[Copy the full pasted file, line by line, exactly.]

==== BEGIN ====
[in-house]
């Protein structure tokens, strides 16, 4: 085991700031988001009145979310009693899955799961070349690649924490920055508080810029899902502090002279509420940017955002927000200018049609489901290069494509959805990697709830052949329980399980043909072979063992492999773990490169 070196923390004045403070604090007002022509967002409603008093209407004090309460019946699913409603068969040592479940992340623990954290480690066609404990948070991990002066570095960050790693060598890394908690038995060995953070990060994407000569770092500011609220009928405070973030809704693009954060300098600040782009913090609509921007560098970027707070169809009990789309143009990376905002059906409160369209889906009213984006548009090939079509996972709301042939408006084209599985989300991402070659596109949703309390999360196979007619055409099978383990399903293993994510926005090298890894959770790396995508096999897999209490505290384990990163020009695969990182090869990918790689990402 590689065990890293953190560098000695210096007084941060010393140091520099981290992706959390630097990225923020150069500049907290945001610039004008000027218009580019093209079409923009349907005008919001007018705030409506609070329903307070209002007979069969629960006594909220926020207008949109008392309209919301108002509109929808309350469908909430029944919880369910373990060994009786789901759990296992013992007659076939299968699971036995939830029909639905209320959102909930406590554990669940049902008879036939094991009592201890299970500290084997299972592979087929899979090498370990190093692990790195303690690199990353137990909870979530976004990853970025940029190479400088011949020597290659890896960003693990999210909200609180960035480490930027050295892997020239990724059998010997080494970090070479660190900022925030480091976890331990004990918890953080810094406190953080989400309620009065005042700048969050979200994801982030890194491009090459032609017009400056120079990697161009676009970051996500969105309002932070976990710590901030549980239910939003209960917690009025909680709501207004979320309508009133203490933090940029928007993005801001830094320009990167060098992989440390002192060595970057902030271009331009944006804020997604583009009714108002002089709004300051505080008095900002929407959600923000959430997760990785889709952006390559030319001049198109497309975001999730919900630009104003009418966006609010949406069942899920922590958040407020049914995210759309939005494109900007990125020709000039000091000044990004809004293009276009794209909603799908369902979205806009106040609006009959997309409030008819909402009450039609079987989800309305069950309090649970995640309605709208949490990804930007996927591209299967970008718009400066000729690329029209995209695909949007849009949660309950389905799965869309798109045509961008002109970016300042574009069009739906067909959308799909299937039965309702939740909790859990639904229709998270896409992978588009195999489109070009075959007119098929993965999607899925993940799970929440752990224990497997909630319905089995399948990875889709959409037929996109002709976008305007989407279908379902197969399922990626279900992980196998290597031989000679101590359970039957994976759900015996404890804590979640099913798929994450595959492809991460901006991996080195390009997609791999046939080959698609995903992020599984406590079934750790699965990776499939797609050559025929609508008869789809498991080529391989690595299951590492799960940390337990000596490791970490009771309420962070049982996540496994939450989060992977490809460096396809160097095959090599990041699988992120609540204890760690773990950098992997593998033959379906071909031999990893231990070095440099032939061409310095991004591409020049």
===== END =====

[in-house]
């Protein structure tokens, strides 16, 4: 085991700031988001009145979310009693899955799961070349690649924490920055508080810029899902502090002279509420940017955002927000200018049609489901290069494509959805990697709830052949329980399980043909072979063992492999773990490169 070196923390004045403070604090007002022509967002409603008093209407004090309460019946699913409603068969040592479940992340623990954290480690066609404990948070991990002066570095960050790693060598890394908690038995060995953070990060994407000569770092500011609220009928405070973030809704693009954060300098600040782009913090609509921007560098970027707070169809009990789309143009990376905002059906409160369209889906009213984006548009090939079509996972709301042939408006084209599985989300991402070659596109949703309390999360196979007619055409099978383990399903293993994510926005090298890894959770790396995508096999897999209490505290384990990163020009695969990182090869990918790689990402 590689065990890293953190560098000695210096007084941060010393140091520099981290992706959390630097990225923020150069500049907290945001610039004008000027218009580019093209079409923009349907005008919001007018705030409506609070329903307070209002007979069969629960006594909220926020207008949109008392309209919301108002509109929808309350469908909430029944919880369910373990060994009786789901759990296992013992007659076939299968699971036995939830029909639905209320959102909930406590554990669940049902008879036939094991009592201890299970500290084997299972592979087929899979090498370990190093692990790195303690690199990353137990909870979530976004990853970025940029190479400088011949020597290659890896960003693990999210909200609180960035480490930027050295892997020239990724059998010997080494970090070479660190900022925030480091976890331990004990918890953080810094406190953080989400309620009065005042700048969050979200994801982030890194491009090459032609017009400056120079990697161009676009970051996500969105309002932070976990710590901030549980239910939003209960917690009025909680709501207004979320309508009133203490933090940029928007993005801001830094320009990167060098992989440390002192060595970057902030271009331009944006804020997604583009009714108002002089709004300051505080008095900002929407959600923000959430997760990785889709952006390559030319001049198109497309975001999730919900630009104003009418966006609010949406069942899920922590958040407020049914995210759309939005494109900007990125020709000039000091000044990004809004293009276009794209909603799908369902979205806009106040609006009959997309409030008819909402009450039609079987989800309305069950309090649970995640309605709208949490990804930007996927591209299967970008718009400066000729690329029209995209695909949007849009949660309950389905799965869309798109045509961008002109970016300042574009069009739906067909959308799909299937039965309702939740909790859990639904229709998270896409992978588009195999489109070009075959007119098929993965999607899925993940799970929440752990224990497997909630319905089995399948990875889709959409037929996109002709976008305007989407279908379902197969399922990626279900992980196998290597031989000679101590359970039957994976759900015996404890804590979640099913798929994450595959492809991460901006991996080195390009997609791999046939080959698609995903992020599984406590079934750790699965990776499939797609050559025929609508008869789809498991080529391989690595299951590492799960940390337990000596490791970490009771309420962070049982996540496994939450989060992977490809460096396809160097095959090599990041699988992120609540204890760690773990950098992997593998033959379906071909031999990893231990070095440099032939061409310095991004591409020049």